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Bewildering Stories

Thomas B. White writes about...

The Otherness of Poetry

Depth and mystery of subject matter, not mere metrical craftsmanship, are the heart of poetry. Take Poe’s “The Raven”: what are we to make of this weird, feathered emissary whose “fiery eyes” and haunting refrain “nevermore” appear in the middle of the poet’s sorrow over his deceased beloved Lenore? Do we gain anything more from analyzing the metrics of this poem than the images suggest?

In my poetry, I want my full dose of mystery, not exact technical mastery. Everyday techno-speak is literal and explicit. Poetry rescues us from the robotic. There is a useful analogy with the visual arts. As one critic said of the unsettling paintings of Edward Hopper: “if he had been more the painter, he would have been less the artist.” Do we really care that his human figures — or a poet’s lines — are not crafted perfectly when they exude powerful mystery? Computers can be programmed to generate metrically precise strings of words; only humans can still dive beyond the digital surface to probe the twilight.

This could be why I firmly believe that science fiction and fantasy’s stock in trade, the Strange and Weird, have a home in poetry, not in mere genre storytelling. From the Homeric epics to Dante’s Inferno, from “The Rime of the Ancient Mariner” to the extraordinary verse of Charles Simic, John Ashbery and Sylvia Plath, poetry has always been comfortable with Otherness.

In The Devil’s Dictionary, Ambrose Bierce defines poetry somewhat cryptically, as “a form of expression peculiar to the Land beyond the Magazines.” What was really in his mind is unknown to me. But I will surmise this: poetry, belonging to the twilight and the strange, is a messenger from a land beyond the prosaic world recorded in “normal” magazines. Poetry, like the Raven, is that creepy tapping on our bedroom door that disturbs us from the slumber of our waking life.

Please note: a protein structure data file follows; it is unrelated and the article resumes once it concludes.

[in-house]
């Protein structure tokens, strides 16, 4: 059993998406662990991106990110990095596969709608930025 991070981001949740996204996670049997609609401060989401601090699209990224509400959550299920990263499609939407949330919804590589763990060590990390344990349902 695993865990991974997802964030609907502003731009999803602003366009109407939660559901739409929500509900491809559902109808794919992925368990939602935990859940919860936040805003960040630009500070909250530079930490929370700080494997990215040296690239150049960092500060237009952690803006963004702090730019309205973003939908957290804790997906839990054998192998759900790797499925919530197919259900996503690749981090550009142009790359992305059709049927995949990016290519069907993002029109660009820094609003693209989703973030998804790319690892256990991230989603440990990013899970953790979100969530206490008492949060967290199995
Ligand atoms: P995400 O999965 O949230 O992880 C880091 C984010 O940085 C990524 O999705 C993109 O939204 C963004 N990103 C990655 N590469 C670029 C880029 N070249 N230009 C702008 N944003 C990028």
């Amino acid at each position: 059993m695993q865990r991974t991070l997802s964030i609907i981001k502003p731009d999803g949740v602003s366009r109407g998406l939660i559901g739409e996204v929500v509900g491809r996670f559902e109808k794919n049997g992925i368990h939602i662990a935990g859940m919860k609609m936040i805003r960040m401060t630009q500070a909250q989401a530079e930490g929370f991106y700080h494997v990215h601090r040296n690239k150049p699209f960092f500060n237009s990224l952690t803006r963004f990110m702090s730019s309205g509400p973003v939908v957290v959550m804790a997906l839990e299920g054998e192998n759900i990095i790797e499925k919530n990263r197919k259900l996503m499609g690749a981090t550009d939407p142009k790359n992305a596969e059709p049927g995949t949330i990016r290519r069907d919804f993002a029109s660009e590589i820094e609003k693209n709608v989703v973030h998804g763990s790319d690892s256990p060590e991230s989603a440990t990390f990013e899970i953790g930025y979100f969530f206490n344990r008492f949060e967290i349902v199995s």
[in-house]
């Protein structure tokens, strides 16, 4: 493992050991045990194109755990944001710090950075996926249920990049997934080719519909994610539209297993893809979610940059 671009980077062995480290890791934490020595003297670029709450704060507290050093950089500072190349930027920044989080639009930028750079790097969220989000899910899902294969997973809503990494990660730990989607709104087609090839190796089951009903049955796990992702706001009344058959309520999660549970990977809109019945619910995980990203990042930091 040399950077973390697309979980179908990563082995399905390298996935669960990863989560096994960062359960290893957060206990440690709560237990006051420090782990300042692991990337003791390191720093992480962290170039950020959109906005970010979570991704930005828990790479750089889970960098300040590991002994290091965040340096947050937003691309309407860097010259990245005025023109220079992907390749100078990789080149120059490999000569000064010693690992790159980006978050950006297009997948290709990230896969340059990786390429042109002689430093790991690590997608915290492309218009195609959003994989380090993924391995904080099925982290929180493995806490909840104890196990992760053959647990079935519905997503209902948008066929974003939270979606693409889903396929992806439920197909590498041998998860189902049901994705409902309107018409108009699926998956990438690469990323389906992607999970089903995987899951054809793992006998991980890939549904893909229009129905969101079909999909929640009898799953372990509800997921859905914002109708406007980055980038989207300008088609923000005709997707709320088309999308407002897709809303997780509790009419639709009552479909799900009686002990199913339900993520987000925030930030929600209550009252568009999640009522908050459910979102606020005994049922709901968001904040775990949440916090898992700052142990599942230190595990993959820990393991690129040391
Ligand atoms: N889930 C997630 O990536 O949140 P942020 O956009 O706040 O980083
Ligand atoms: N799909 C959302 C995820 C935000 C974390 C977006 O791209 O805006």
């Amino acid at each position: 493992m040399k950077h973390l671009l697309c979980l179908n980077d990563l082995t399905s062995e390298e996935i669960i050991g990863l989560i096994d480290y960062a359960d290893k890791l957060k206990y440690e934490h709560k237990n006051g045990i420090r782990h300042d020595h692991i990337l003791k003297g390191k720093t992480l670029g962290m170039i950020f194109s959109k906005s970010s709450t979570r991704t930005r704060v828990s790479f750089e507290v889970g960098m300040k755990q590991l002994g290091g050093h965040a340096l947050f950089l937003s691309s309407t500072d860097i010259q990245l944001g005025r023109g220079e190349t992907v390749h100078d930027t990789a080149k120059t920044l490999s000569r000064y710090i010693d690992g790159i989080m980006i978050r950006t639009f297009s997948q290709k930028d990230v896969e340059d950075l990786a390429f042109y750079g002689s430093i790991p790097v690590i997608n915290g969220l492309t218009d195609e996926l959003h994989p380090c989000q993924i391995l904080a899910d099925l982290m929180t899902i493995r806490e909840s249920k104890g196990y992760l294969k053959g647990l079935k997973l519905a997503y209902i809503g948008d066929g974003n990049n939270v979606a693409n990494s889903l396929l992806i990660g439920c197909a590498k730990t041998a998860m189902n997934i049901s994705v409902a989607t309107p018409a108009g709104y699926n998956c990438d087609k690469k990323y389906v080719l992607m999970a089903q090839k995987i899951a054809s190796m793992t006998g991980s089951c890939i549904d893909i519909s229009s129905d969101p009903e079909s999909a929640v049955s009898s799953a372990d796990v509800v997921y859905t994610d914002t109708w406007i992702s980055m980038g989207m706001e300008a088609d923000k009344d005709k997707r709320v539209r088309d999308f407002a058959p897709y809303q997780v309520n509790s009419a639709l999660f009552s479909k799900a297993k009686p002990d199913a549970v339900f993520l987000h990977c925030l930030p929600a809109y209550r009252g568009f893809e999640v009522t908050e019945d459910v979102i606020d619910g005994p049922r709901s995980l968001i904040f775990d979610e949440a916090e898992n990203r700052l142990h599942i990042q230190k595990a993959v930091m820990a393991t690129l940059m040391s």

Copyright © 2007 by Thomas B. White

Thank you for the manifesto, Tom! It’s always refreshing to remind ourselves that the spirit takes precedence over the letter of the law.

I’m reminded of the famous “battle of Hernani,” at the Théâtre Français on February 20, 1830. Both the Classicists and Romantics filled the theater early to greet the opening of Victor Hugo’s play. The Romantics were the more colorful lot, of course, and their number included poets destined for fame. They came well equipped to hold the fort: bottles of wine as well as sausages, cheese and bread for sandwiches. The place must have reeked of wine garlic. What a picnic.

Everybody knew what was coming, and Victor Hugo, too, was well prepared. The entire first scene of the play consists of one and a half lines:

Serait-ce déjà lui ? C’est bien à la porte
Dérobé. Vite, ouvrons...

Is that him already? He’s at the secret door. Let’s go and see...

When Doña Josefa made the forbidden enjambment with dérobé, the expected riot broke out between the claques of Classicists and Romantics. The show went on, nonetheless, and Romanticism went on to victory.

Robert Frost said that writing poems that had no rhyme or rhythm was like playing tennis with the net down. He was right, of course: arbitrary line breaks do not make poetry out of prose. Frost was keenly aware that poetry has its origins in music, and he was suspicious of making the game too easy.

And yet prose poetry has earned its place. Jean-Jacques Rousseau, the father of nature writing, is France’s Mozart in prose. And one can find prose poetry in quite unexpected places, such as historian Bruce Catton’s “Night Train.”

The poet Stéphane Mallarmé told his friend Edgar Degas, the painter, that poetry is made not with ideas but with words. The principle is the same everywhere. In teaching and learning, the example isn’t the important thing, it’s the only thing. We don’t learn mathematical formulas for their own sake; we remember how they’re applied. Nor do we remember dry ideas; we remember the stories that illustrate them. And stories are what we are and all we have.

In the end, poetry is an invitation to a dance, and it’s up to the poet to call the tune. Mallarmé’s epigram is our official motto, and we stand by it.


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